The second issue is that journals aimed at medical professionals, such as the BMJ and the British Journal of Midwifery (BJM) (5), are clearly accepting financial support (in exchange for advertising space) from the infant formula industry. They also publish research and other articles on human lactation. The problem with this is that, in pharmaceutical research for example, industry sponsorship has been associated with increased odds of a pro-industry conclusion (see 6, 7). In light of this, if journals are in receipt of sponsorship from the infant formula industry, how confident can we be that the articles they select for inclusion will be free of any kind of bias towards the infant formula industry? At the same time, such publications expect to be taken seriously as leading authorities in the field of human lactation. This of course begs the question: which do they support - the infant feeding industry or infant health? Can a respectable medical publication realistically expect to support both?

Here the BMJ apparently distance themselves from the journal article they published via a tweet to The Leaky Boob...
but are medical journals really powerless against how their articles are interpreted by the press?
Read the BMJ's press release and decide for yourself!

The concerns I raise over infant formula advertising in scientific/medical journals are not new: "The [WHO] Code and subsequent relevant WHA resolutions call for a total prohibition of any type of promotion of products that fall within their scope in the health services" (8). The WHO's International Code "makes no exception for any type of advertisement" (9). Furthermore, an EU directive issued in 2006 stated that Member States "may [...] prohibit" the advertising of infant formulae in scientific publications (10). And, shortly after that, the Baby Feeding Law Group, Baby Milk Action and the NCT issued a response to the Food Standard Agency's proposals for regulations on infant formula and follow-on formula, in which it recommended a change in the law to prohibit all advertising of infant formulae, restricting the infant formula industry to the provision of information of a scientific and factual nature to health professionals (9). This could have been a significant step forward in both safeguarding breastfeeding and ensuring the health of babies fed on formula too - at last mothers could have had access to impartial formula feeding information: all too often, mothers who find themselves formula feeding are abandoned in a sea of competing brands and distorted 'facts' designed to fit an advertising agenda.  However, the Advertising Association, together with industry, fought against this, and lists "revers[ing] a policy by the Food Standards Agency to ban infant formula advertising in professional/scientific publications" amongst its achievements of 2008 (11). Who benefits from such an 'achievement'? Breastfed babies? Formula fed babies? Healthcare professionals? Or the infant feeding industry? If advertising in scientific publications wasn't effective, would they seriously have bothered to fight this?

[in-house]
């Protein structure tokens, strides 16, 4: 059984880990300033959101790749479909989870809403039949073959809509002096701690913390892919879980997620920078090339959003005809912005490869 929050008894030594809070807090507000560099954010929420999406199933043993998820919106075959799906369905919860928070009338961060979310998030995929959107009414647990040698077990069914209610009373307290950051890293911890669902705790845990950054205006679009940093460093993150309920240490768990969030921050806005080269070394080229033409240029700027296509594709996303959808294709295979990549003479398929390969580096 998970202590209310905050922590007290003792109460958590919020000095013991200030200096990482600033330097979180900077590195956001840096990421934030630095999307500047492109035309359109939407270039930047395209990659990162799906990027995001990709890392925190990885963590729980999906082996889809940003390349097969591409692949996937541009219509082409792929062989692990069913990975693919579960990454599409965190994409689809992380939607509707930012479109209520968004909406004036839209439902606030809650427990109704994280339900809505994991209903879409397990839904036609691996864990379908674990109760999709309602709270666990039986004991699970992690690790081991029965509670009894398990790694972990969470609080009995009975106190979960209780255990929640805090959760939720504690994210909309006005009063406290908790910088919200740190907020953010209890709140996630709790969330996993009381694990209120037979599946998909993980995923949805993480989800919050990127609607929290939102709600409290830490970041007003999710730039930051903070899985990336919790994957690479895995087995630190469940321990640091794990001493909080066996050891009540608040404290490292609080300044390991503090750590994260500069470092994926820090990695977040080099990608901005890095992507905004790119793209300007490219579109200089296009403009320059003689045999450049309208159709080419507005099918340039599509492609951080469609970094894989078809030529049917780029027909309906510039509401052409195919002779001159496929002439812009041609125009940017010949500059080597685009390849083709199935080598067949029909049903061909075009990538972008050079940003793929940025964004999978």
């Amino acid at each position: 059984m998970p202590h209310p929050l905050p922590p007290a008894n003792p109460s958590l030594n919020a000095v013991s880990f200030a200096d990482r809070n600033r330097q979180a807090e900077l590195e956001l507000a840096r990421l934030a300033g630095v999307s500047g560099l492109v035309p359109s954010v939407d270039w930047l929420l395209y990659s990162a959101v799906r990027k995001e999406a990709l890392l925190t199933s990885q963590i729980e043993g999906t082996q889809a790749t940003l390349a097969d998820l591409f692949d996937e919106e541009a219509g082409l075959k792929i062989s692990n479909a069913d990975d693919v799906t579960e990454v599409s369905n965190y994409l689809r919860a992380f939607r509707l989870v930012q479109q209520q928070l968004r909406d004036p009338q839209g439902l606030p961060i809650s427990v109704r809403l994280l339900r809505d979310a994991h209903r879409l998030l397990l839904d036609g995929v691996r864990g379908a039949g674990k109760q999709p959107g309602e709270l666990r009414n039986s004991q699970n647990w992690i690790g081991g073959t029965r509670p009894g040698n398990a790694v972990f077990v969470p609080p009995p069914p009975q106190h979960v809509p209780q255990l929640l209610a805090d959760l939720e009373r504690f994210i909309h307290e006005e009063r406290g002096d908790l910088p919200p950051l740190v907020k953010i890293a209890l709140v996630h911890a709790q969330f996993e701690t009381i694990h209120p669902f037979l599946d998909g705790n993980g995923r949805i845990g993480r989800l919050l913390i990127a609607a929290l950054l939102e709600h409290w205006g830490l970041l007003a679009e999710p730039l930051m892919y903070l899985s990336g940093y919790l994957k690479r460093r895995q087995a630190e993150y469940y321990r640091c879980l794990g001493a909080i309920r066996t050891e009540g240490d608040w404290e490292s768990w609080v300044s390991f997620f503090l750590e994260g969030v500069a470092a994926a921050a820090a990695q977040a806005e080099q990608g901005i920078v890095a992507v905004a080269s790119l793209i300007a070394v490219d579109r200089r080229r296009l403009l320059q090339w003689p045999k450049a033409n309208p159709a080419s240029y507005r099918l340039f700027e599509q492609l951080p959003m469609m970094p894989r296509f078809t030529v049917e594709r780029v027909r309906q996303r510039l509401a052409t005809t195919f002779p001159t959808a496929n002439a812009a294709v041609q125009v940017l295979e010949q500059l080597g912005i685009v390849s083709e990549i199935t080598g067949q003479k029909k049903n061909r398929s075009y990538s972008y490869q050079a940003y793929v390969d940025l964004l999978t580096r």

The simple fact that it is not illegal to advertise infant formula in scientific journals does NOT make it OK. Infant feeding should NOT be about how much we can get away with. It should be about protecting both breastfed babies and babies fed on formula. This isn't an issue of moral guardianship - this is about commercial morals. It is unethical to place profit above infant health.

Rather than promoting and sustaining a formula feeding culture through advertising breastmilk substitutes, medical journals like the BMJ and the BJM have a responsibility to provide professionals with accurate, impartial information about infant feeding. It is time for journals to comply with the WHO Code and subsequent WHA resolutions. The fact that it is not illegal to advertise infant formula in scientific journals does not mean journals cannot choose to refuse to do so. High profile journals such as the BMJ and BJM are in a wonderful position to lead the way in creating and implementing voluntary policies to ban all infant formula adverts in their publications. A voluntary ban on infant feeding industry adverts in scientific journals would be instrumental in:

  • preventing the infant feeding industry from using medical/scientific journals to undermine breastfeeding and breast milk donation through normalising bottle feeding and influencing health professionals' decision-making via advertising, and so potentially exposing fewer babies to infant formula feeding and its associated risks
  • giving scientific journals greater freedom to impart truly factual, impartial information about breastfeeding and infant formula (remember: advertising is NOT information-giving; advertising is selling)
  • making scientific journals less beholden to the infant feeding industry, decreasing the likelihood of selection of articles for publication which have an obvious bias towards the infant feeding industry